What is ERISA and how does it affect Employee Benefit Plans?
The Employee Retirement Income Security Act of 1974, or ERISA, protects the assets of millions of Americans so that funds placed in employee retirement plans during their working lives will be there when they retire.
This federal law sets minimum standards for retirement and health benefit plans in private industry. ERISA regulations do not require any employer to establish a plan. It only requires that those who establish plans must meet certain minimum standards. The law generally does not specify how much money a participant must be paid as an employee benefit.
Among other things, the ERISA law provides that those individuals who manage plans (and other fiduciaries) must meet certain standards of conduct. The law also contains detailed provisions for reporting to the government and disclosure to participants. There also are provisions aimed at assuring that plan funds are protected and that participants who qualify receive their employee benefits.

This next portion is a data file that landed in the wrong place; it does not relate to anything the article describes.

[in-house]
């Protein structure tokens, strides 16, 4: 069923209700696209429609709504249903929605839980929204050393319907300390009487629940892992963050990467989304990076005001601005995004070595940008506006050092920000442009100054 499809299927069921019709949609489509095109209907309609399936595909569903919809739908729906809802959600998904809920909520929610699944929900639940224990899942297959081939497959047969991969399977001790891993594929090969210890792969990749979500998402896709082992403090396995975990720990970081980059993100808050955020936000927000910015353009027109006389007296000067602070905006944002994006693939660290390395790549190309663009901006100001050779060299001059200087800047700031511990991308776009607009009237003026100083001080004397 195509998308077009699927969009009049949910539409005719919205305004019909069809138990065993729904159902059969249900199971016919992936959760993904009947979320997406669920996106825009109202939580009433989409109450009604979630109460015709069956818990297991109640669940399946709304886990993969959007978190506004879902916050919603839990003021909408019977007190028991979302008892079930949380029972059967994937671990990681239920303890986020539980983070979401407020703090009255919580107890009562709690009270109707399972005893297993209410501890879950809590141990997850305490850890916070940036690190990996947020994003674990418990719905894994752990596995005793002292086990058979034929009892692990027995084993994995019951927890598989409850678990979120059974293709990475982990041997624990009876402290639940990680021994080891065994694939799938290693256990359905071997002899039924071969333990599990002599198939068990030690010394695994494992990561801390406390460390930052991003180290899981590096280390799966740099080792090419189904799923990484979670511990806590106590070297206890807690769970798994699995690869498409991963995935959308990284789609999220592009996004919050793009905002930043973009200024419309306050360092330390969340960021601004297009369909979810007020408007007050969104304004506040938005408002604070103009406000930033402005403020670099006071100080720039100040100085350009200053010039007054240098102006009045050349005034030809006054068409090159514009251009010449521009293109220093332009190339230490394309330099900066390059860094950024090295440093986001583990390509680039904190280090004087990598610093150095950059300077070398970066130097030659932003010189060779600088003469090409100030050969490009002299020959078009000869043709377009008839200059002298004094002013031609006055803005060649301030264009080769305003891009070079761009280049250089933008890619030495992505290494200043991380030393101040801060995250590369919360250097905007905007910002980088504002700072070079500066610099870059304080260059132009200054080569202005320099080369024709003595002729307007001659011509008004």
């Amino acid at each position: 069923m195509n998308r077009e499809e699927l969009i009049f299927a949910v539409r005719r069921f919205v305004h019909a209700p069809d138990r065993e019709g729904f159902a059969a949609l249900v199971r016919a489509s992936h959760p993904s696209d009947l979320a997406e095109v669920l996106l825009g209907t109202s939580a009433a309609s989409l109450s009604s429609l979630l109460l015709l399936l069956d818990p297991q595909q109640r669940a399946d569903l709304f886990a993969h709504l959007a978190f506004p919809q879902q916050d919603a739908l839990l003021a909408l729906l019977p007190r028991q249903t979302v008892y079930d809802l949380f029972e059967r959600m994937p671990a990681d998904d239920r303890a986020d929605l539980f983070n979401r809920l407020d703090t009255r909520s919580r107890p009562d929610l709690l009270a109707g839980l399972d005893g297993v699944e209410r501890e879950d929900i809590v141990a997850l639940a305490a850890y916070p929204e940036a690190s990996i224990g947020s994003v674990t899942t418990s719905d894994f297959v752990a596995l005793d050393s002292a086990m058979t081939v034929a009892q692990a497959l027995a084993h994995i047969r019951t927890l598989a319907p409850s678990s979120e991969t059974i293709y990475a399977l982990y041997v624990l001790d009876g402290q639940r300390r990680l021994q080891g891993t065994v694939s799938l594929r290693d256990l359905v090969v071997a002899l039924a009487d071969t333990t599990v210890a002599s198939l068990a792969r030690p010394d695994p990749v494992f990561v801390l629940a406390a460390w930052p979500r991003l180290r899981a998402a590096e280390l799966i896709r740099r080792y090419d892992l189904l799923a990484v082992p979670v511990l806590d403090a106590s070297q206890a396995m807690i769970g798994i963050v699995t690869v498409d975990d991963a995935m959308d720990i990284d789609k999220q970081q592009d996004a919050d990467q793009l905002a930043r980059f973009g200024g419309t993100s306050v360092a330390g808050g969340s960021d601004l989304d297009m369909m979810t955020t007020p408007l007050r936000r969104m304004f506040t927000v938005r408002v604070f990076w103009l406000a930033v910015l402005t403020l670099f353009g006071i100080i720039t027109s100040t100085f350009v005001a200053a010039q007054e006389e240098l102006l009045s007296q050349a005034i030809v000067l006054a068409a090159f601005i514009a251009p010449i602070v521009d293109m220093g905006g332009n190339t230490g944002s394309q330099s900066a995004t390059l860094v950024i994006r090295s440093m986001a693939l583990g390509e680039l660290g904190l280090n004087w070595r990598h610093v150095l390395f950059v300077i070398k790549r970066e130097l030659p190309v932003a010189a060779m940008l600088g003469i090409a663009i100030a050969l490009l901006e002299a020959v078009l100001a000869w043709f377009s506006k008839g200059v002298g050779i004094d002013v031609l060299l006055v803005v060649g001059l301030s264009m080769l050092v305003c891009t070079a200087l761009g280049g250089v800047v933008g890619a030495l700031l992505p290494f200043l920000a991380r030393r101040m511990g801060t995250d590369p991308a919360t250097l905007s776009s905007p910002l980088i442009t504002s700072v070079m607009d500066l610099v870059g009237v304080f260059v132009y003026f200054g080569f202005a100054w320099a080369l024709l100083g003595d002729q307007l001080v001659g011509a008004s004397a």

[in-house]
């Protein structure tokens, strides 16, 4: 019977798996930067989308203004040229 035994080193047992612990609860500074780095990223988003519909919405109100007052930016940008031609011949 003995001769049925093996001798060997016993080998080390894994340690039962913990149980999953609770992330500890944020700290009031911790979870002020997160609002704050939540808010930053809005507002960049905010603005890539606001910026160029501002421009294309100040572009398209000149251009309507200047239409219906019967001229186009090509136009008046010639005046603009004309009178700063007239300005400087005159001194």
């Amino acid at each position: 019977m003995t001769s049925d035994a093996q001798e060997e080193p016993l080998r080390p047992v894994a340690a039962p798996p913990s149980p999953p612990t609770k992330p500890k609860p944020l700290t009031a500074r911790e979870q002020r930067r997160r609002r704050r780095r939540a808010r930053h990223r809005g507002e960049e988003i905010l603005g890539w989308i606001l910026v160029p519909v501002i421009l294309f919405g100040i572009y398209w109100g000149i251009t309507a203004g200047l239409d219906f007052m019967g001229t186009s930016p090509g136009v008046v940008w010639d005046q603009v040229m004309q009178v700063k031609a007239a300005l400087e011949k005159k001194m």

The ERISA law does the following:
- Requires plans to provide participants with information about the plan including important information about plan features and funding. The plan must furnish some information regularly and automatically. Some is available free of charge, some is not.
- Sets minimum standards for participation, vesting, benefit accrual and funding. The law defines how long a person may be required to work before becoming eligible to participate in a plan, to accumulate benefits, and to have a non-forfeitable right to those benefits. The law also establishes detailed funding rules that require plan sponsors to provide adequate funding for your plan.
- Requires accountability of plan fiduciaries. The ERISA act generally defines a fiduciary as anyone who exercises discretionary authority or control over a plan’s management or assets, including anyone who provides investment advice to the plan. Fiduciaries who do not follow the principles of conduct may be held responsible for restoring losses to the plan.
- Gives participants the right to sue for benefits and breaches of fiduciary duty.
- Guarantees payment of certain benefits if a defined plan is terminated, through a federally chartered corporation, known as the Pension Benefit Guaranty Corporation.
Source: U.S. Department of Labor (adapted from information at www.dol.gov)